MEG3 Activated by Vitamin D Inhibits Colorectal Cancer Cells Proliferation and Migration via Regulating Clusterin
ebiomedicine.com March(?) 2018 DOI: https://doi.org/10.1016/j.ebiom.2018.03.032
- Colorectal cancer 60 percent less likely if have more than 50 ng of vitamin D (vs 5 ng) – meta-analysis April 2017
- After 30 years it still appears that vitamin D deals with colorectal cancer – Oct 2012
- Colon cancer – how vitamin D prevents and treats it – Nov 2014
- Colon Cancer survival 3.1 X less likely if poor Vitamin D Receptor – Aug 2017
Note: The study does not seem to indicate by how much Vitamin D increases MEG3
- MEG3 serves as a novel CRC prognosis biomarker and a potential therapeutic target.
- MEG3 over-expression represses CRC cells proliferation and metastatic features.
- MEG3 has a role in the down-regulation of Clusterin expression and activity at transcriptional and post-transcriptional levels.
- VDR activated MEG3 expression via directly binding to MEG3 promoter.
The long non-coding RNA maternally expressed gene 3 (MEG3) is frequently dysregulated in human cancers; however, its roles in colorectal cancer (CRC) development are largely unknown. Here, we reported that MEG3 was down-regulated in CRC tissues and CRC patients with lower MEG3 showed poorer overall survival and disease-free survival than those with higher MEG3 level. MEG3 over-expression represses CRC cells proliferation and migration in vivo and in vitro, while MEG3 knockdown leads to the enhanced proliferation and metastasis of CRC cells. In CRC cells, MEG3 over-expression is related to decreased Clusterin mRNA and the corresponding protein levels, and it also directly binds to Clusterin protein through its 732–1174 region. In further, Clusterin over-expression rescues the compromised abilities of proliferation and metastasis induced by MEG3 over-expression, suggesting that MEG3 inhibits the CRC progression through regulating the Clusterin activities.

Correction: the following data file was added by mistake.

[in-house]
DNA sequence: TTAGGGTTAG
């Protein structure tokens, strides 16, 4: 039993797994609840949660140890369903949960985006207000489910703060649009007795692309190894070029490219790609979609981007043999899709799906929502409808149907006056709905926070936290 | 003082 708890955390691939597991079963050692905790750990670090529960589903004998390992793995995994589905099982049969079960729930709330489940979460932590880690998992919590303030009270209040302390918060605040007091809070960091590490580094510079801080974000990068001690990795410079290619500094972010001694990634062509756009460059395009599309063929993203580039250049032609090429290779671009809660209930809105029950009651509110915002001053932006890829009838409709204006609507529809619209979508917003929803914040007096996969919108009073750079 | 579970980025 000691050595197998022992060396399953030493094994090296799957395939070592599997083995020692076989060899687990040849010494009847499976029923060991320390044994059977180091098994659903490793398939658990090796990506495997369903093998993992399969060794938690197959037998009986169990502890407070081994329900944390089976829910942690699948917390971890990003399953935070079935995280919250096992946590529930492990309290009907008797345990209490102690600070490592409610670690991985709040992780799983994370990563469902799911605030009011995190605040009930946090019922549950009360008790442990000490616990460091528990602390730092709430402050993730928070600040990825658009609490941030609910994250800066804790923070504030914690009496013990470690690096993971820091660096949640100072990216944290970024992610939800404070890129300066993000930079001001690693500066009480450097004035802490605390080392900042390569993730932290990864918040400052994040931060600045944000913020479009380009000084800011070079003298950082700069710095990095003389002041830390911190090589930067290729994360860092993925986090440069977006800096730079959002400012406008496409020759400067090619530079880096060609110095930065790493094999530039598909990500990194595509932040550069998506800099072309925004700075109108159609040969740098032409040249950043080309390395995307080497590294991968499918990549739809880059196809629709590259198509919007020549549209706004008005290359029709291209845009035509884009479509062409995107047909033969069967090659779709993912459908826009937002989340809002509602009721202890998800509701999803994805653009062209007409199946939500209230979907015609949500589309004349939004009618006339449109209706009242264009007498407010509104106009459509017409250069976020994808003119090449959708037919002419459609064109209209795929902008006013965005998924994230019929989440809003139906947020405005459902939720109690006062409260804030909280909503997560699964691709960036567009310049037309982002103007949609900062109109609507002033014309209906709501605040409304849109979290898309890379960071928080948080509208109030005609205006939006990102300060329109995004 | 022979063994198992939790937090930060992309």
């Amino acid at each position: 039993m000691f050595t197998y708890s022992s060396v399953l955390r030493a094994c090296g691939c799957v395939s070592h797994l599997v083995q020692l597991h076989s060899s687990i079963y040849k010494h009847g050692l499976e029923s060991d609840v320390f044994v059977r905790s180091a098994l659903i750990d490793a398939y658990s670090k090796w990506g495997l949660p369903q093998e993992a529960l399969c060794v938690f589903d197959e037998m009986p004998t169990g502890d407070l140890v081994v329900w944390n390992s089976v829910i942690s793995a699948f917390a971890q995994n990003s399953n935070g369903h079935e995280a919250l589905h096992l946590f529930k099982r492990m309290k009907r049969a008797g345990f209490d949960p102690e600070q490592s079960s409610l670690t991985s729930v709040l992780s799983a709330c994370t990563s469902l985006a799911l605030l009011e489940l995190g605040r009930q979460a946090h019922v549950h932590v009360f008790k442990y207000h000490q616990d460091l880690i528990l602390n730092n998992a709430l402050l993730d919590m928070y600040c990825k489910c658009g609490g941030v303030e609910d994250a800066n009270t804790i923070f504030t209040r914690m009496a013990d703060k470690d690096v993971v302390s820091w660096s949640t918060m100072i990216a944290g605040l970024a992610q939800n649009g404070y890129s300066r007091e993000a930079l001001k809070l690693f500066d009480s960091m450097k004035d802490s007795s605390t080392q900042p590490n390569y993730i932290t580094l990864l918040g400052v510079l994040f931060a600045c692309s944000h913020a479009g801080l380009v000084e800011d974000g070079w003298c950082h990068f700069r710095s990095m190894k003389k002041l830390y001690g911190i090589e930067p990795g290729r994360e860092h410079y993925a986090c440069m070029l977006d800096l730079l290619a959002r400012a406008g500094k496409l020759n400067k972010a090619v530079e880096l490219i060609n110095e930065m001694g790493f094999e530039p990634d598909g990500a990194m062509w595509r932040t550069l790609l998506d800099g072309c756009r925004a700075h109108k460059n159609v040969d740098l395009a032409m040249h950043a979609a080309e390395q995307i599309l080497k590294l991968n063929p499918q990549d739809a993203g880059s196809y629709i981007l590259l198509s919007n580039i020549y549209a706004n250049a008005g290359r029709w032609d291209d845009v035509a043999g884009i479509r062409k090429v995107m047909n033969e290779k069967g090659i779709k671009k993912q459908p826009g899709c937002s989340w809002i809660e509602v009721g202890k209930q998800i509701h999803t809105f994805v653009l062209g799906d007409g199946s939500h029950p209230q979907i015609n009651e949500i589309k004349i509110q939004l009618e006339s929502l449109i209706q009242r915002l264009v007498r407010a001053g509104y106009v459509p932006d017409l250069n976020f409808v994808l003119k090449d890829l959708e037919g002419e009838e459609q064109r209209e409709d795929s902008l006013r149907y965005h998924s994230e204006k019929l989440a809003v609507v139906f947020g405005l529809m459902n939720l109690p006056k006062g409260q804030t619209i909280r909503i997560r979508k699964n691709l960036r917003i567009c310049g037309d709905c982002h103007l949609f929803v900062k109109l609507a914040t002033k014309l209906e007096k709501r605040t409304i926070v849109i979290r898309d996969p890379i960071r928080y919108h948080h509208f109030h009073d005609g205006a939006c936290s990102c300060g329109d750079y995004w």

Additionally, we found that 1α,25-(OH)2D and vitamin D receptor (VDR) stimulate MEG3 expression in CRC cells through directly binding to its promoter. These results suggested that MEG3 functions as a tumor suppressor in CRC via regulating the Clusterin activities and may underlie the anticancer activities of vitamin D on CRC cells. The VDR/MEG3/Clusterin signaling pathway may serve as potential therapeutic targets and prognosis biomarkers for CRC patients in future.